Liturgy in Service of Imperial Authority

As an integral part of the Church ritual, liturgical hymns provide what is possibly the most effective means of communicating dogmatic truths and conveying ethical ideals to the congregation. Combining words and music, hymns can produce a strong impression upon the minds of the faithful and play an important role in their spiritual edification. However, it would not be correct to assume that their content is exclusively spiritual. Rather, due to a specific relationship between the state and the church in the Eastern Roman Empire, better known as Byzantium (330-1453), it is not surprising that liturgical hymns contain many references to the emperor. In the aftermath of the legalisation of Christianity with the issuance of the Edict of Milan in 313 CE, and especially when Christianity became the official religion of the Roman Empire in 380 CE, the liturgy was regularly used to support imperial authority.

The promulgation of the Edict of Milan and the conversion of the emperor Constantine the Great (d. 337) to Christianity completely changed the position of the Church in the empire. After a period of persecutions, the Church became the second most important pillar of society, with the imperial power being the first. Especially important for the construction of this new reality was the production of the discourse surrounding Constantine’s conversion. This discourse was based on the cross, the supreme Christian symbol, and on several prominent Old Testament leaders of the chosen people, especially Moses, David, and later Joshua. The contribution of Eusebius (d. 339), sometimes characterised as “court theologian,” to the creation and dissemination of this discourse was enormous, and this laid the foundation for what would be later known as a ‘symphony’ or the harmonious coexistence of state and church.

The cross, initially understood as a symbol of Christ’s victory over the Devil and death, became closely related to the emperor and transformed into a symbol of imperial victories and prosperity of the empire with divine assistance after Constantine’s victory under that sign against Maxentius (Eusebius, VC 1.27-39).

The Vision of the Cross. Apostolic Palace, Vatican. Circle of Raphael (1520-1524).

This idea, after being developed in various literary genres, especially panegyrics, found its way into liturgical hymns. Hymnographers frequently eulogise the cross as a powerful weapon, which brings victories to the emperor and secures peace in the empire. Liturgical hymns for the Exaltation of the True Cross (14 September), the central annual feast of the cross in the Byzantine tradition, repeatedly stress not only the spiritual dimension of the cross in Christian life but also its military and triumphant functions. The best example is probably the apolytikion, as the main celebratory hymn for each feast is called, for the feast of the Exaltation: “O Lord, save your people and bless your inheritance, grant victory to the emperor against the barbarians, and guard your empire through your cross” (Festal Menaion, September 14). The hymn strongly emphasises the close interrelation between the cross, the empire and the church community. The community prays to God to save and protect the subjects of the empire through his cross, which secures imperial victories against the barbarian enemies (cf. Demacopoulos, 123). Similar references to the cross abound in hymns for this feast. However, for this occasion I will include only two more examples, both taken from an unpublished hymn attributed to Germanos I, Patriarch of Constantinople (d. 740), and preserved in an eleventh-century manuscript from the collection of Mount Sinai. The first one reads as follows:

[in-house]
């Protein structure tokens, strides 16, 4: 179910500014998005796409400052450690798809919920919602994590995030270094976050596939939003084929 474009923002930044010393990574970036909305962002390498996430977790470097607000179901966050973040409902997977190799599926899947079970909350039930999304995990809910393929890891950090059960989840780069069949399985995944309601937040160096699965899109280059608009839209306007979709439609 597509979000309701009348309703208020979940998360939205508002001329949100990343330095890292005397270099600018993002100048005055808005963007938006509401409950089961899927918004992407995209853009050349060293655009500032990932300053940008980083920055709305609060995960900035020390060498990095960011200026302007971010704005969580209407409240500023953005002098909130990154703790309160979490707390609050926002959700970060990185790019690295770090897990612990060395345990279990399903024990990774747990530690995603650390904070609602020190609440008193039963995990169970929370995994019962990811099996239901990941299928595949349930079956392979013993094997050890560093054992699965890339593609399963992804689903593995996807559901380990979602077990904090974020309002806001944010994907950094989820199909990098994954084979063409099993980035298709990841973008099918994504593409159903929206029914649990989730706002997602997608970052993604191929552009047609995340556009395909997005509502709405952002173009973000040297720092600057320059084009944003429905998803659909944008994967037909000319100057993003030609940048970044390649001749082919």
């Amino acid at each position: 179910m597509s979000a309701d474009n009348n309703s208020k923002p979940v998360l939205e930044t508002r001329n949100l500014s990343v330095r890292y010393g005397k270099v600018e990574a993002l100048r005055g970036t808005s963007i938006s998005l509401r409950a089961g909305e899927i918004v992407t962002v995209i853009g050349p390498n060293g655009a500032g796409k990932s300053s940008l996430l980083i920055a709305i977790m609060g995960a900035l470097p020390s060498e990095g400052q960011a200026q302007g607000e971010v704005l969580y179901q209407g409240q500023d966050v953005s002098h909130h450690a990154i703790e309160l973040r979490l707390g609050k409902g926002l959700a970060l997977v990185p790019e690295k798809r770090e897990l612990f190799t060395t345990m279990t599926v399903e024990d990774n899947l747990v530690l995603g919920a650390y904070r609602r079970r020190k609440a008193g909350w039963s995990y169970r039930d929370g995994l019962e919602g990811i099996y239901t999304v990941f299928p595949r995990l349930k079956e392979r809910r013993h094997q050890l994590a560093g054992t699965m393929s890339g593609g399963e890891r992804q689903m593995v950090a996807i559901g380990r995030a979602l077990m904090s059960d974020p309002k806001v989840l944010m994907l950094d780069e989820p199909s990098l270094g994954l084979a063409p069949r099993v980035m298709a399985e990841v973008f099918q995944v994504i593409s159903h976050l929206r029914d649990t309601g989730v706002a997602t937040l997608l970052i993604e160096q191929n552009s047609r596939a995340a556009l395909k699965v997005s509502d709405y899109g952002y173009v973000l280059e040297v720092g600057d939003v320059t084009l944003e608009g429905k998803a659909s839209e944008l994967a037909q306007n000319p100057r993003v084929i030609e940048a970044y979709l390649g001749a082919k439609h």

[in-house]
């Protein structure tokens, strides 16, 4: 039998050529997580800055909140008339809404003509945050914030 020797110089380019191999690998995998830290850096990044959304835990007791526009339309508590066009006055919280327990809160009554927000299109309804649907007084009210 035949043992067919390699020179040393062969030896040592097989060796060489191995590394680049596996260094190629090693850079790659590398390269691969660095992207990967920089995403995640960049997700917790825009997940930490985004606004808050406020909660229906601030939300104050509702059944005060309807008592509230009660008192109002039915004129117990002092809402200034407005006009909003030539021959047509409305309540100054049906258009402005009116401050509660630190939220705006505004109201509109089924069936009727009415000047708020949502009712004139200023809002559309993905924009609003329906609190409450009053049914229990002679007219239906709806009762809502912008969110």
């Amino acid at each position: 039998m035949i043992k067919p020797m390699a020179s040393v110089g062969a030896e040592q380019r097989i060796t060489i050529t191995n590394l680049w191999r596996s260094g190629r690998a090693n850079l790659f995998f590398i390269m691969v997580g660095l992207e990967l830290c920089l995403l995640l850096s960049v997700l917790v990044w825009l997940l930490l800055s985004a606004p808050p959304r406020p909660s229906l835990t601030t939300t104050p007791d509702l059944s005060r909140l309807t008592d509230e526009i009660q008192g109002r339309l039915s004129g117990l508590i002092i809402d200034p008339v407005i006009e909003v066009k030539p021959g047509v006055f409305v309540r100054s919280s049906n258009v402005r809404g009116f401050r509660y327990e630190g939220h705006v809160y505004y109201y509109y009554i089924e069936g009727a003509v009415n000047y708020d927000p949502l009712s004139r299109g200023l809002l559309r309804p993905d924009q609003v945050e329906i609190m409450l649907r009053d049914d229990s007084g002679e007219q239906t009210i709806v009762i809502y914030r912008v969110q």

“We pray, grant to the most pious emperor your power, through your life-giving cross, O Christ; he boasts about you and, placing his hopes in you, will be saved.”

Sinait. gr. 552, f. 129

In the second one, the invocation of the cross’s might is not phrased in generic terms; rather, the hymnographer makes specific references to the power of the cross against the Arab Muslims.

“Let us bow before the wood of the Cross, which provides the power to the most pious emperor against enemies, and subjects to him the foolish offspring of Hagar.”